Introduction Tenfold dose errors are feared in paediatric practice. Conventionally hospitals run voluntary reporting systems to capture errors with intention to spot patterns and learn lessons. We describe dosing errors in a tertiary children’s hospital and the published literature on 10x dose errors.
Method Review of medication error reports and investigations in 300 bedded tertiary UK children’s hospital with 10 in-patient wards between 2010 and 2015. Data was collected by a voluntary reporting computerised system (Datix Ltd.)
Results Over 5 years, 890 medication incidents were voluntarily reported in 177201 (1 per 199) patient bed days. 353 (39%) involved drug dosing errors, mainly at prescribing (42%) or administration stages (35%). The drug partially or fully reached the patient in 290.
Magnitude of dosing error was discernible in 250/353 (71%) of cases (Table 1) with 158 (63%) errors over twice intended dose (1 per 1100 patient bed days). Tenfold or greater errors were reported in 36/250 (14%) (1 per 4922 patient bed days) with the following characteristics: 28/36 (77%) reached the patient, 8/36 (22%) resulted in harm, highest incidence occurred in critical care (Table 2) and the commonest medication types involved opiates, antimicrobials and anaesthetic drugs (Table 3).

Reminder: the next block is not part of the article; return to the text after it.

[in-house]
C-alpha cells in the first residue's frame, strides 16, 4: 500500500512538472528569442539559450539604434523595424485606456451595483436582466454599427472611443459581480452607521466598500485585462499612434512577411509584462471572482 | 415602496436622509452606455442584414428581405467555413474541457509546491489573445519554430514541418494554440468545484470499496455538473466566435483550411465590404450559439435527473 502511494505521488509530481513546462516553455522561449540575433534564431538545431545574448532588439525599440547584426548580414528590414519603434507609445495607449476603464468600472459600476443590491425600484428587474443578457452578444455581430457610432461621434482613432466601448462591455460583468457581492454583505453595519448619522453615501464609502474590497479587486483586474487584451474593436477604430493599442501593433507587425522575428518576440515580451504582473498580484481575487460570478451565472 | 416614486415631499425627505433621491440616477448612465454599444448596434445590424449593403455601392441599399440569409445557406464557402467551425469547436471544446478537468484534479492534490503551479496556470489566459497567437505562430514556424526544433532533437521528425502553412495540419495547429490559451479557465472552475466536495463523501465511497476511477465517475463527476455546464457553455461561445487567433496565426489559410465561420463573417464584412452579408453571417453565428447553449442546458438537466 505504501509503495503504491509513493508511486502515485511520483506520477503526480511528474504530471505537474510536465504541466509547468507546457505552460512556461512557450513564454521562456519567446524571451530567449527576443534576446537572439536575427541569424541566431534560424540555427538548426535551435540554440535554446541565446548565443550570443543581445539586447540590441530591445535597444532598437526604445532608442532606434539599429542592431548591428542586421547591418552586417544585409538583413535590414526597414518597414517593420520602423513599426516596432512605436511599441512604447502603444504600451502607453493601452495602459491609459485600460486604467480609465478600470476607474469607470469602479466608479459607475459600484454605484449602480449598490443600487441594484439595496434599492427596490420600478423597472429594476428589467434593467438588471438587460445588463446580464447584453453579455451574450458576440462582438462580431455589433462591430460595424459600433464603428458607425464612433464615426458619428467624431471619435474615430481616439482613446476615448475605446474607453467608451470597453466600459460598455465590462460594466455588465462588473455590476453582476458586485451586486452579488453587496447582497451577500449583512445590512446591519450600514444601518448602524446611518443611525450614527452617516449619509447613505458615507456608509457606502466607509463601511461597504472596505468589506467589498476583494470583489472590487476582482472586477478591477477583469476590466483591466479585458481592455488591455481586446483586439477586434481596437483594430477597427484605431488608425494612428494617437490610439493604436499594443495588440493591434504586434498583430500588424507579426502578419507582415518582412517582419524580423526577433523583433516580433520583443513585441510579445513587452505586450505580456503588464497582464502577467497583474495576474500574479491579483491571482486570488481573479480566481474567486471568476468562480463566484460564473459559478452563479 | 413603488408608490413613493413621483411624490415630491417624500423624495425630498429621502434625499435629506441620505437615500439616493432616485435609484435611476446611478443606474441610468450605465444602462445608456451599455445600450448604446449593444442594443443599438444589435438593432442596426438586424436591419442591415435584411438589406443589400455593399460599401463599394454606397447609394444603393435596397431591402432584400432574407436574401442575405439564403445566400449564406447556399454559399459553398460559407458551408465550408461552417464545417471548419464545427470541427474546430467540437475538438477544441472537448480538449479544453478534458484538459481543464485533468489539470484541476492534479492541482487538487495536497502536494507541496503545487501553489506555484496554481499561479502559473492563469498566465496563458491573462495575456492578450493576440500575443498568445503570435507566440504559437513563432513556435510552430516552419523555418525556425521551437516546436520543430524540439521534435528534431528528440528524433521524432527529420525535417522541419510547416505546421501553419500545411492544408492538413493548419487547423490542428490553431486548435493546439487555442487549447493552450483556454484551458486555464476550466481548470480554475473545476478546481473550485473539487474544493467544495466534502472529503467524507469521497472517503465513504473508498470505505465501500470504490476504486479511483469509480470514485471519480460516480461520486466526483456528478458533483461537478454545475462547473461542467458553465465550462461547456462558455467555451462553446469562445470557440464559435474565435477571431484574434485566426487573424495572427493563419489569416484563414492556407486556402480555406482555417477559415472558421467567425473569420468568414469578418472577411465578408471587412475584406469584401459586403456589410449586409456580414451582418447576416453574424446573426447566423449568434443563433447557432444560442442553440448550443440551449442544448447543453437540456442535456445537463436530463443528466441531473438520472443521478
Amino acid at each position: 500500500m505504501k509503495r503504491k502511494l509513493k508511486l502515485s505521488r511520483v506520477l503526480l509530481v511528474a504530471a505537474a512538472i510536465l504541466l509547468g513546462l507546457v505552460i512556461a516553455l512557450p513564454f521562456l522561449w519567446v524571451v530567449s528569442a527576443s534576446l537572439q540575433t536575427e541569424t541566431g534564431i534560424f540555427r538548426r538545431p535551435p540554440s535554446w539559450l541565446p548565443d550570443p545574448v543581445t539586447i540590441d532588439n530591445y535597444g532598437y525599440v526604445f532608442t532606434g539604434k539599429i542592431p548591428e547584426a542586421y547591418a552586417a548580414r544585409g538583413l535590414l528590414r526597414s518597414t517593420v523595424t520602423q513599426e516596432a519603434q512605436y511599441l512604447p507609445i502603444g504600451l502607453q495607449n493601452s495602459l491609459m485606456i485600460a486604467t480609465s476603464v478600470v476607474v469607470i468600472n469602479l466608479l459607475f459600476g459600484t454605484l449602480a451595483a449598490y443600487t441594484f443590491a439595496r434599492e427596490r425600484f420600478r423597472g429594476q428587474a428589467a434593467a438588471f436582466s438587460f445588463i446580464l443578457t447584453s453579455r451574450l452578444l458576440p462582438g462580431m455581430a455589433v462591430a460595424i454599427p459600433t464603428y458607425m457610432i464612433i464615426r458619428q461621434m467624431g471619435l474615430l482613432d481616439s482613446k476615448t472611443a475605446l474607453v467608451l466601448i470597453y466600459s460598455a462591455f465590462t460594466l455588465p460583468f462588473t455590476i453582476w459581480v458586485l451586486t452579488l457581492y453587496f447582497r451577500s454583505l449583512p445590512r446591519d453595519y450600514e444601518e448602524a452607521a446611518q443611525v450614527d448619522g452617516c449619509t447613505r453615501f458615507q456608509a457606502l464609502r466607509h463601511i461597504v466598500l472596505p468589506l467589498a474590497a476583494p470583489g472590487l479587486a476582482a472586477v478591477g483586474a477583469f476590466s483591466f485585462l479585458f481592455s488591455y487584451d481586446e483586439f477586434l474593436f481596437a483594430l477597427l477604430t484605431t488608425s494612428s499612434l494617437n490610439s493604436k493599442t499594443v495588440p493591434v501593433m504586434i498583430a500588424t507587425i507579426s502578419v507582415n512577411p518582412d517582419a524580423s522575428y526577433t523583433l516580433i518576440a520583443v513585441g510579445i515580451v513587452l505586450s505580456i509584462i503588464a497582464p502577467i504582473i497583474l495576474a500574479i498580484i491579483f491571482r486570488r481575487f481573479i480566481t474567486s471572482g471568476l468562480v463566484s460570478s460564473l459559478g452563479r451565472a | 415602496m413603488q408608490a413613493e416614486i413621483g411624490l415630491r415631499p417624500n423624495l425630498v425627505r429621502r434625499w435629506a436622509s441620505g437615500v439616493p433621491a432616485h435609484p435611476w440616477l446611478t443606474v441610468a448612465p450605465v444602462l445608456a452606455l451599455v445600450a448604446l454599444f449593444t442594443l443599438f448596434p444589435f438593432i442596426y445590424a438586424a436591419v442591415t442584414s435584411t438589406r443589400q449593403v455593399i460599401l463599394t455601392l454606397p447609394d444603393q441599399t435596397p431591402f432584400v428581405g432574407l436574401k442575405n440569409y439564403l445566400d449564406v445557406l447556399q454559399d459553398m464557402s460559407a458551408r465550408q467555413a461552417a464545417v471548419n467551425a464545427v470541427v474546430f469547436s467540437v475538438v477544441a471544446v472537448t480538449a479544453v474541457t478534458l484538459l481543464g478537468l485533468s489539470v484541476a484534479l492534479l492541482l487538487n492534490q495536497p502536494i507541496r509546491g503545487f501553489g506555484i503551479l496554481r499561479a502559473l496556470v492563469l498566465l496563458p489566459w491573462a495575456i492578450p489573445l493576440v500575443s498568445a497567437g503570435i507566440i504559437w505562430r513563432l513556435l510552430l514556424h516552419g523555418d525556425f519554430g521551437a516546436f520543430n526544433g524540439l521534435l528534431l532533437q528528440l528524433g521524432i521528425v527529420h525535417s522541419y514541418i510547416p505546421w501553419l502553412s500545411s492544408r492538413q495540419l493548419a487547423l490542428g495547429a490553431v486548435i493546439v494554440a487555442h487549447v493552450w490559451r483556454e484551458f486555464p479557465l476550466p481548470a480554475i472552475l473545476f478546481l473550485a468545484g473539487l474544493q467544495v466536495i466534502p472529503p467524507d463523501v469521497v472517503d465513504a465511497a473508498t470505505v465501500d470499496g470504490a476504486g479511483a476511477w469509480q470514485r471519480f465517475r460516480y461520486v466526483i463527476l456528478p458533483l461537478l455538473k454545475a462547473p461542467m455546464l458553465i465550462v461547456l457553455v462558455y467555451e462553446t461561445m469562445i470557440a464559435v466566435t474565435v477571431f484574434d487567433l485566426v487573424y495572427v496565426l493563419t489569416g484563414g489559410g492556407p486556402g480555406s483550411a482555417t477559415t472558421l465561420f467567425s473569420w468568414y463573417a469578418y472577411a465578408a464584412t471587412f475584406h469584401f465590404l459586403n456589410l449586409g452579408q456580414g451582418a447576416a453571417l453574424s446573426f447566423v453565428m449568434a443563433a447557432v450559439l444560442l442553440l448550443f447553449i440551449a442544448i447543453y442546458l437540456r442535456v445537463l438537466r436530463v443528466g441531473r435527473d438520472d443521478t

Discussion The literature on 10x dose errors is sparse with one comparable study from a Canadian children’s hospital showing similar rates.
Quality improvements projects are most effective when tailored to microsystems where outcomes are measurable such as an individual wards. Tenfold medication errors in children in this study are share similar incidence as that defined for rare diseases. Its rarity suggests strategies for reduction may be most productive if designed across a whole national healthcare system rather than by a ward or hospital basis. Further work is being undertaken across our region with data from various healthcare settings with ambition for national surveillance.
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